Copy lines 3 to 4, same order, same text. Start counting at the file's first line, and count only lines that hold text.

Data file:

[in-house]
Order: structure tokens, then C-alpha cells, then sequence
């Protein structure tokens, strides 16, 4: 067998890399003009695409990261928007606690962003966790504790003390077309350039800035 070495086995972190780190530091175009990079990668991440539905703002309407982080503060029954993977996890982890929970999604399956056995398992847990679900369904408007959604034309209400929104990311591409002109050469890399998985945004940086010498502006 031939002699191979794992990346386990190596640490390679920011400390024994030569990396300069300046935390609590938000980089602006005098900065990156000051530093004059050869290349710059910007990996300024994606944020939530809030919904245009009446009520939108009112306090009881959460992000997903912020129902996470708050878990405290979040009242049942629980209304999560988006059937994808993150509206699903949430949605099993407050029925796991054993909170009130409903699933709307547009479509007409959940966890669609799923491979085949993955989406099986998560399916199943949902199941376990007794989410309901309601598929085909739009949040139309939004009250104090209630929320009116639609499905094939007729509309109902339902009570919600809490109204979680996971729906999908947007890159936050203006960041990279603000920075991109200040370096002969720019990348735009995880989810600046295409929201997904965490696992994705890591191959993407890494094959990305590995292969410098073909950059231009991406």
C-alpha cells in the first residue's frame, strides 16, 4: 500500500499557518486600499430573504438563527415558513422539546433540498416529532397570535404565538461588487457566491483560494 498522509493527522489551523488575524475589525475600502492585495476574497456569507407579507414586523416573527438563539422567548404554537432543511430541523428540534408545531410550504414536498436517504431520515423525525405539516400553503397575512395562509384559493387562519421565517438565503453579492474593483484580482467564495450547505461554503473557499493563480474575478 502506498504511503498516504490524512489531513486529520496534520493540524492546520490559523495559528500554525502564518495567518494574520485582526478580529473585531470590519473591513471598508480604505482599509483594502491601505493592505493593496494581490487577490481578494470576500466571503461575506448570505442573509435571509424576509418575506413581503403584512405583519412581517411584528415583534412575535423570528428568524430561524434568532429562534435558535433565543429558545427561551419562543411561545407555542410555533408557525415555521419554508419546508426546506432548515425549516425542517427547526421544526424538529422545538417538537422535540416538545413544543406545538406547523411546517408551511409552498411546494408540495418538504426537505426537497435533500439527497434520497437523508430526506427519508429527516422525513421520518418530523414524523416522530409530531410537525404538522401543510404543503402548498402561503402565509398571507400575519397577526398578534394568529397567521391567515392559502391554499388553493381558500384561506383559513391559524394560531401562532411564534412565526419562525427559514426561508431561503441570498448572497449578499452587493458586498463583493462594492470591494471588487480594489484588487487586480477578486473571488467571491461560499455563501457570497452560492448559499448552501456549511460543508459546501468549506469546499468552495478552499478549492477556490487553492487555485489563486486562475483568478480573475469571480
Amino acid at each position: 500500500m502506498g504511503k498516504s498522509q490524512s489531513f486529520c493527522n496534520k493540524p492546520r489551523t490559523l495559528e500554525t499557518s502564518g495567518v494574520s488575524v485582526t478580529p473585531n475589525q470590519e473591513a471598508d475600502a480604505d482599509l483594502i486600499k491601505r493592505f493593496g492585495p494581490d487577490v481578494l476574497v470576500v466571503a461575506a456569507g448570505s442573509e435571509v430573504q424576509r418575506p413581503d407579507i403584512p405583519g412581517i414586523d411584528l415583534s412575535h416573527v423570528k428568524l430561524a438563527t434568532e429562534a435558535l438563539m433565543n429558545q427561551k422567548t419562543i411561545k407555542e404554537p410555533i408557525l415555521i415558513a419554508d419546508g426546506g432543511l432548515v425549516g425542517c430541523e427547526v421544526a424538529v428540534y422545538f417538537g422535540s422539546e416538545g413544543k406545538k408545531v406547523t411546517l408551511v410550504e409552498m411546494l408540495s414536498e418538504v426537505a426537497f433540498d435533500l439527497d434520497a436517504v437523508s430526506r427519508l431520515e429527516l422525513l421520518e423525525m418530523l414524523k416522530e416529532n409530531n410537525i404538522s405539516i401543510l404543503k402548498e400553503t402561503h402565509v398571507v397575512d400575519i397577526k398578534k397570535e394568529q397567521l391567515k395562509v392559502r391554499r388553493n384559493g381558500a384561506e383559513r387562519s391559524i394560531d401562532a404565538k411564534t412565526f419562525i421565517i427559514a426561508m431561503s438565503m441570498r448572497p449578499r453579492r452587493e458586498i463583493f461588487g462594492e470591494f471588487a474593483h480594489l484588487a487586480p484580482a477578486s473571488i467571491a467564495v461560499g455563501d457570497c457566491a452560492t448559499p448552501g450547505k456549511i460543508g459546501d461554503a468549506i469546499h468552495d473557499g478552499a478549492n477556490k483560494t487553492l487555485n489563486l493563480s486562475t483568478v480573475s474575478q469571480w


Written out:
């Protein structure tokens, strides 16, 4: 067998890399003009695409990261928007606690962003966790504790003390077309350039800035 070495086995972190780190530091175009990079990668991440539905703002309407982080503060029954993977996890982890929970999604399956056995398992847990679900369904408007959604034309209400929104990311591409002109050469890399998985945004940086010498502006 031939002699191979794992990346386990190596640490390679920011400390024994030569990396300069300046935390609590938000980089602006005098900065990156000051530093004059050869290349710059910007990996300024994606944020939530809030919904245009009446009520939108009112306090009881959460992000997903912020129902996470708050878990405290979040009242049942629980209304999560988006059937994808993150509206699903949430949605099993407050029925796991054993909170009130409903699933709307547009479509007409959940966890669609799923491979085949993955989406099986998560399916199943949902199941376990007794989410309901309601598929085909739009949040139309939004009250104090209630929320009116639609499905094939007729509309109902339902009570919600809490109204979680996971729906999908947007890159936050203006960041990279603000920075991109200040370096002969720019990348735009995880989810600046295409929201997904965490696992994705890591191959993407890494094959990305590995292969410098073909950059231009991406």
C-alpha cells in the first residue's frame, strides 16, 4: 500500500499557518486600499430573504438563527415558513422539546433540498416529532397570535404565538461588487457566491483560494 498522509493527522489551523488575524475589525475600502492585495476574497456569507407579507414586523416573527438563539422567548404554537432543511430541523428540534408545531410550504414536498436517504431520515423525525405539516400553503397575512395562509384559493387562519421565517438565503453579492474593483484580482467564495450547505461554503473557499493563480474575478 502506498504511503498516504490524512489531513486529520496534520493540524492546520490559523495559528500554525502564518495567518494574520485582526478580529473585531470590519473591513471598508480604505482599509483594502491601505493592505493593496494581490487577490481578494470576500466571503461575506448570505442573509435571509424576509418575506413581503403584512405583519412581517411584528415583534412575535423570528428568524430561524434568532429562534435558535433565543429558545427561551419562543411561545407555542410555533408557525415555521419554508419546508426546506432548515425549516425542517427547526421544526424538529422545538417538537422535540416538545413544543406545538406547523411546517408551511409552498411546494408540495418538504426537505426537497435533500439527497434520497437523508430526506427519508429527516422525513421520518418530523414524523416522530409530531410537525404538522401543510404543503402548498402561503402565509398571507400575519397577526398578534394568529397567521391567515392559502391554499388553493381558500384561506383559513391559524394560531401562532411564534412565526419562525427559514426561508431561503441570498448572497449578499452587493458586498463583493462594492470591494471588487480594489484588487487586480477578486473571488467571491461560499455563501457570497452560492448559499448552501456549511460543508459546501468549506469546499468552495478552499478549492477556490487553492487555485489563486486562475483568478480573475469571480